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Bor, Barber join Reynolds School faculty as assistant professors, electronic media


block_n-5537611-4800173The Donald W. Reynolds School of Journalism at the University of Nevada, Reno recently hired two new assistant professors of electronic media; Stephanie Bor and Kari Barber. The professors officially began their new roles on Aug. 26.

“Stephanie and Kari are wonderful additions to The Reynolds School,” Dean Al Stavitsky said. “They bring a range of great experiences, multimedia savvy and will help boost our research productivity.”

Bor earned her doctorate degree in communication from the University of Utah in 2013; master’s of arts degree in mass communications from California State University, Chico, in 2010; and a bachelor’s of arts degree in film and media studies from University of California, Santa Barbara, in 2007.

Her research examines new media and political communication. She explores how the media, politicians, and citizens use the Internet and other digital technologies for the purposes of political persuasion and discussion.

“I am excited my career in higher education has brought me to Nevada,” she said. “The University has a positive and inspirational climate that will support my mission to make meaningful contributions to students’ lives and society more broadly.”

Barber is a journalist and documentary filmmaker with a master’s of fine arts degree in filmmaking and electronic media from American University in Washington, D.C. and a bachelor’s of arts degree in journalism from the University of Oklahoma.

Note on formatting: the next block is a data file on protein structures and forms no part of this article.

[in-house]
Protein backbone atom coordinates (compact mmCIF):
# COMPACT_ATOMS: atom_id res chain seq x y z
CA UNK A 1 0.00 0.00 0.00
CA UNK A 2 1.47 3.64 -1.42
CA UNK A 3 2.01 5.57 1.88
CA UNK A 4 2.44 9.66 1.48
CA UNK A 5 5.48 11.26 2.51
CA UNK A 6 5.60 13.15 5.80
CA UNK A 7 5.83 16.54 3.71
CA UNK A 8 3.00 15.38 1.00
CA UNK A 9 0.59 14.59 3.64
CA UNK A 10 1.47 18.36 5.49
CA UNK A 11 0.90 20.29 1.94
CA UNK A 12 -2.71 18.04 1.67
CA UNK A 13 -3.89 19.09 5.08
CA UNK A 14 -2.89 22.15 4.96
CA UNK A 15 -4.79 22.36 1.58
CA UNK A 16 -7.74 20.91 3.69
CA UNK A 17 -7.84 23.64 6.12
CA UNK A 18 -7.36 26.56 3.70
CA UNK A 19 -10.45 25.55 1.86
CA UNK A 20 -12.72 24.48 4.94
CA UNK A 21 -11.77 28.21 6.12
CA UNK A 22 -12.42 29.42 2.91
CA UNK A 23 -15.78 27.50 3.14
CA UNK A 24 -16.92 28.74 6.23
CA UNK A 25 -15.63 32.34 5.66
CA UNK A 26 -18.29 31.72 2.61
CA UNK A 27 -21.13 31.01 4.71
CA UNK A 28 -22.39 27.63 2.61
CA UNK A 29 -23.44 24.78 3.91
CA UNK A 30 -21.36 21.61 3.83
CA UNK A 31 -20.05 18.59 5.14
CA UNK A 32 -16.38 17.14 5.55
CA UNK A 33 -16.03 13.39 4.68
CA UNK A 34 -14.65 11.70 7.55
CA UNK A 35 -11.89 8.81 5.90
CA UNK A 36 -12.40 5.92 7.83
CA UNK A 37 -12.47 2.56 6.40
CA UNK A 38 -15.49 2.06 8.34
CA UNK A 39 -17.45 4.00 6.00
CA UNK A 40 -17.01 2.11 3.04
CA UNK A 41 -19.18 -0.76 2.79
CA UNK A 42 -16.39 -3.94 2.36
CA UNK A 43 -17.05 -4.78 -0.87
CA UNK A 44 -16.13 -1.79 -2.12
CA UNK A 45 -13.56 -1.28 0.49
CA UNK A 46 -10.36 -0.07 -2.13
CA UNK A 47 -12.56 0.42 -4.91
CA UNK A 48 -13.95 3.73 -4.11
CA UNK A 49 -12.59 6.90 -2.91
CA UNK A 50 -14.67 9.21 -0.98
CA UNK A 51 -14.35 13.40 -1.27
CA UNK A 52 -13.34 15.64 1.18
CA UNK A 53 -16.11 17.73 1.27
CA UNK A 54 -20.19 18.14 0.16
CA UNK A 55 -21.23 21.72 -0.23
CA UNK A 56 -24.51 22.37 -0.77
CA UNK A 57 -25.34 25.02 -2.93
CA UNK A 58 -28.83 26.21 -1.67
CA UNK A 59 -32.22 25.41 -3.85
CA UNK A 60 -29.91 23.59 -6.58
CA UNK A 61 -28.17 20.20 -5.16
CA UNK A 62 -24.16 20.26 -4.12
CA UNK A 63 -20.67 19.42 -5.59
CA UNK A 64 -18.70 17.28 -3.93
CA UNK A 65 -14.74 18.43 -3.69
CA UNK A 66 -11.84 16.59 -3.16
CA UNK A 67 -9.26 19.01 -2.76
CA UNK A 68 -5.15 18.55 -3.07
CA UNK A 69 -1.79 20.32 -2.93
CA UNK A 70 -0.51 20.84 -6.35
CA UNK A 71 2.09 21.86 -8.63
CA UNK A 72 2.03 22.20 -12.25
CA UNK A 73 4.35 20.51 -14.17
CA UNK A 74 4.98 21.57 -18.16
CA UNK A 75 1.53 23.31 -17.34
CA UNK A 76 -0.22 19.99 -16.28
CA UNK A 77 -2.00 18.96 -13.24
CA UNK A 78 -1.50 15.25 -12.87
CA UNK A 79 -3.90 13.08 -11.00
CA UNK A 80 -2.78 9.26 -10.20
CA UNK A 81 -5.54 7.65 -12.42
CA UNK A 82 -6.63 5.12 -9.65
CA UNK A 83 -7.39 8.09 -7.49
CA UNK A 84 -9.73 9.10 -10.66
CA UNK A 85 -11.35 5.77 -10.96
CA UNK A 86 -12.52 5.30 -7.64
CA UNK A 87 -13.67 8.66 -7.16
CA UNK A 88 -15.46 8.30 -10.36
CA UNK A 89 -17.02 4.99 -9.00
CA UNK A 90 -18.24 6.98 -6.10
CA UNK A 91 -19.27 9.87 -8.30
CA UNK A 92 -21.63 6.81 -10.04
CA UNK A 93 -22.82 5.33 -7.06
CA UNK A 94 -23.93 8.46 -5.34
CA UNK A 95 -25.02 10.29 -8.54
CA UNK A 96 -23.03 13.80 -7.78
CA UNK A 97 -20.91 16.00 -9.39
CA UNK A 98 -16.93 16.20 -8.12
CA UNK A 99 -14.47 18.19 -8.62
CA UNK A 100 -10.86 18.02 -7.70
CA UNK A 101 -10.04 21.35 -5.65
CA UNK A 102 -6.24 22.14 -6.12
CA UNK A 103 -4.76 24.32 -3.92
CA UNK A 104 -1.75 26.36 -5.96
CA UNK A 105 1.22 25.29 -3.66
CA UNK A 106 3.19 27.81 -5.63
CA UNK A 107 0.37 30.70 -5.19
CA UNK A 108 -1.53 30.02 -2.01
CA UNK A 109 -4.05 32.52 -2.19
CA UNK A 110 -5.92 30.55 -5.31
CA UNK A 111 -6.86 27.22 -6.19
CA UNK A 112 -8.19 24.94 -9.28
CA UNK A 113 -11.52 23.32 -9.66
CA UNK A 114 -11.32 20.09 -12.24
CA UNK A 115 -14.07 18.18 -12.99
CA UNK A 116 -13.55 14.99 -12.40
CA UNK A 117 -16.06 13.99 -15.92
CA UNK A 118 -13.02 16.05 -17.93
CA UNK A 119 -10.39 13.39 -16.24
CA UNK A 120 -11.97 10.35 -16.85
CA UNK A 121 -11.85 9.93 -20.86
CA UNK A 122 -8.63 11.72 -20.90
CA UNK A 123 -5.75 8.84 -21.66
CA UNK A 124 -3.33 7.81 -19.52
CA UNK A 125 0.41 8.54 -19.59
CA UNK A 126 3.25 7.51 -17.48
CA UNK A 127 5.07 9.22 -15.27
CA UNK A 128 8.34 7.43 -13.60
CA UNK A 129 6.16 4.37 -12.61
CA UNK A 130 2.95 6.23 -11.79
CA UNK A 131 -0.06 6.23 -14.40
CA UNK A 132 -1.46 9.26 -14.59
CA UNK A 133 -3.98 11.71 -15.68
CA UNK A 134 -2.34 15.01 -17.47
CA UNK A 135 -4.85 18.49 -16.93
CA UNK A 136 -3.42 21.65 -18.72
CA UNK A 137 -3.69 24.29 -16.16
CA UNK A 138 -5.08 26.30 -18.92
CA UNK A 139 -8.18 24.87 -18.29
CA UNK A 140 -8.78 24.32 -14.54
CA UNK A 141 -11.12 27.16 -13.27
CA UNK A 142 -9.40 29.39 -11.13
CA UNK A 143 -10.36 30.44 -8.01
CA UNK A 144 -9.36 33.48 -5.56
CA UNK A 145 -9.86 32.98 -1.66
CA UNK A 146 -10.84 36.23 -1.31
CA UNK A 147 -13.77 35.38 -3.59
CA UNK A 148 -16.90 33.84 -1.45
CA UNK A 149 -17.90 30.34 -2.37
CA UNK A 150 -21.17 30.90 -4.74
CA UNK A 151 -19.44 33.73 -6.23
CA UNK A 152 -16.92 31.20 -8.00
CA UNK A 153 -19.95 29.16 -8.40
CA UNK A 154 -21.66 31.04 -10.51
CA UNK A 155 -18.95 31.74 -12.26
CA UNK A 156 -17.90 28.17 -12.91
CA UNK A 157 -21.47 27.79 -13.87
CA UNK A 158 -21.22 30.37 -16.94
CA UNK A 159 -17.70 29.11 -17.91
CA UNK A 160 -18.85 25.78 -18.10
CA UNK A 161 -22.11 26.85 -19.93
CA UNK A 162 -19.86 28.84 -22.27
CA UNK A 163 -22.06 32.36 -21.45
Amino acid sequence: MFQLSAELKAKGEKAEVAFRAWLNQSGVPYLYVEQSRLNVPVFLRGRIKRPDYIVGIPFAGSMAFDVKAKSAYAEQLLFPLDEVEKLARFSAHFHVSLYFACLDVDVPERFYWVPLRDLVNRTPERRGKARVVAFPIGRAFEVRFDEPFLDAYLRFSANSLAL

She’s worked internationally as a freelance journalist in Southeast Asia and West and Central Africa where she reported for international media organizations including the Voice of America, Associated Press Television News, Marie Claire magazine, Reuters news agency, France 24, the United Nations humanitarian news analysis site IRIN, and The Christian Science Monitor.  As a journalist she traveled to nearly a dozen African countries producing radio, television and multimedia reports on topics including dissident bloggers, government human rights abuses, presidential elections, civil conflicts, art, sports, oil unrest and economic growth.  She also worked in Sierra Leone as a media trainer for the organization Journalists for Human Rights.

In 2009, Barber returned to the United States to live in Washington, D.C. where she worked as a researcher and reporter for two documentaries for the premier PBS public affairs show Frontline.

Her current work includes a transmedia web social history project and documentary film about historical all-black towns that formed after the Civil War in her home state of Oklahoma during an unrealized effort to make it the first all-black state.

“I’m really excited about growing and further developing the School’s relationships with the community and with professional media organizations through the broadcast classes I’ll be teaching,” Barber said. “I know for the students, there is nothing more exciting than getting these kinds of real-world experiences, and the Reynolds School is really making that happen.”

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